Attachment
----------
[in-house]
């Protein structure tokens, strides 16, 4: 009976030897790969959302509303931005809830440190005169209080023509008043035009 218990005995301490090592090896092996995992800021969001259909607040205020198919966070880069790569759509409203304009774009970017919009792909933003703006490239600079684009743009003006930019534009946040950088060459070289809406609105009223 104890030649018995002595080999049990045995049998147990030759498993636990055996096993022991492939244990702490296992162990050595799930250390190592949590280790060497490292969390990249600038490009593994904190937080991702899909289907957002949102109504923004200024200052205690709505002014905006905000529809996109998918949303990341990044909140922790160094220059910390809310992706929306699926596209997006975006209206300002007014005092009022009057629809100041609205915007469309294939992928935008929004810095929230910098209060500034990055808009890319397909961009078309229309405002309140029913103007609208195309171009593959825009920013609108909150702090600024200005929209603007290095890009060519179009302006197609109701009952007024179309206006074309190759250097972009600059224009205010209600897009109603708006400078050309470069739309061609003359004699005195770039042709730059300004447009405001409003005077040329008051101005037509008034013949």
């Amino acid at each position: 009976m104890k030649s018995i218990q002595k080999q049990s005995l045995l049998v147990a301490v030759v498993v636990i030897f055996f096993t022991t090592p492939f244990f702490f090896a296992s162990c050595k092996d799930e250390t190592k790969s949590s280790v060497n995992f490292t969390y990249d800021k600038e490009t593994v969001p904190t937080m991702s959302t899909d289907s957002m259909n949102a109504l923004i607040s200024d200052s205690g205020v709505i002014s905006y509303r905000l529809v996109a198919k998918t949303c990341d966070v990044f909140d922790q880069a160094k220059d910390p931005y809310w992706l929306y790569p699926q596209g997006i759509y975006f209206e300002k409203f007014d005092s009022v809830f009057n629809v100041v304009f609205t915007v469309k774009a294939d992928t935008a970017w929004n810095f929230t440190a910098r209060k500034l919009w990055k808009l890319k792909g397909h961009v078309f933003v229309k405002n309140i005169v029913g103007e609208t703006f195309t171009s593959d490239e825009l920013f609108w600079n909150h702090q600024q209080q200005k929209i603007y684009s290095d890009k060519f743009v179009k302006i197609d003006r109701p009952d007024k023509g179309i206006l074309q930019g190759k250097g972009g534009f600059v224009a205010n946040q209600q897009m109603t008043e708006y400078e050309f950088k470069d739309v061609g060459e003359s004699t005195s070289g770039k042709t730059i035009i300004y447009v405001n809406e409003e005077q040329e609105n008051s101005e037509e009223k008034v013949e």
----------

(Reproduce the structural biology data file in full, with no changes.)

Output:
[in-house]
């Protein structure tokens, strides 16, 4: 009976030897790969959302509303931005809830440190005169209080023509008043035009 218990005995301490090592090896092996995992800021969001259909607040205020198919966070880069790569759509409203304009774009970017919009792909933003703006490239600079684009743009003006930019534009946040950088060459070289809406609105009223 104890030649018995002595080999049990045995049998147990030759498993636990055996096993022991492939244990702490296992162990050595799930250390190592949590280790060497490292969390990249600038490009593994904190937080991702899909289907957002949102109504923004200024200052205690709505002014905006905000529809996109998918949303990341990044909140922790160094220059910390809310992706929306699926596209997006975006209206300002007014005092009022009057629809100041609205915007469309294939992928935008929004810095929230910098209060500034990055808009890319397909961009078309229309405002309140029913103007609208195309171009593959825009920013609108909150702090600024200005929209603007290095890009060519179009302006197609109701009952007024179309206006074309190759250097972009600059224009205010209600897009109603708006400078050309470069739309061609003359004699005195770039042709730059300004447009405001409003005077040329008051101005037509008034013949």
């Amino acid at each position: 009976m104890k030649s018995i218990q002595k080999q049990s005995l045995l049998v147990a301490v030759v498993v636990i030897f055996f096993t022991t090592p492939f244990f702490f090896a296992s162990c050595k092996d799930e250390t190592k790969s949590s280790v060497n995992f490292t969390y990249d800021k600038e490009t593994v969001p904190t937080m991702s959302t899909d289907s957002m259909n949102a109504l923004i607040s200024d200052s205690g205020v709505i002014s905006y509303r905000l529809v996109a198919k998918t949303c990341d966070v990044f909140d922790q880069a160094k220059d910390p931005y809310w992706l929306y790569p699926q596209g997006i759509y975006f209206e300002k409203f007014d005092s009022v809830f009057n629809v100041v304009f609205t915007v469309k774009a294939d992928t935008a970017w929004n810095f929230t440190a910098r209060k500034l919009w990055k808009l890319k792909g397909h961009v078309f933003v229309k405002n309140i005169v029913g103007e609208t703006f195309t171009s593959d490239e825009l920013f609108w600079n909150h702090q600024q209080q200005k929209i603007y684009s290095d890009k060519f743009v179009k302006i197609d003006r109701p009952d007024k023509g179309i206006l074309q930019g190759k250097g972009g534009f600059v224009a205010n946040q209600q897009m109603t008043e708006y400078e050309f950088k470069d739309v061609g060459e003359s004699t005195s070289g770039k042709t730059i035009i300004y447009v405001n809406e409003e005077q040329e609105n008051s101005e037509e009223k008034v013949e």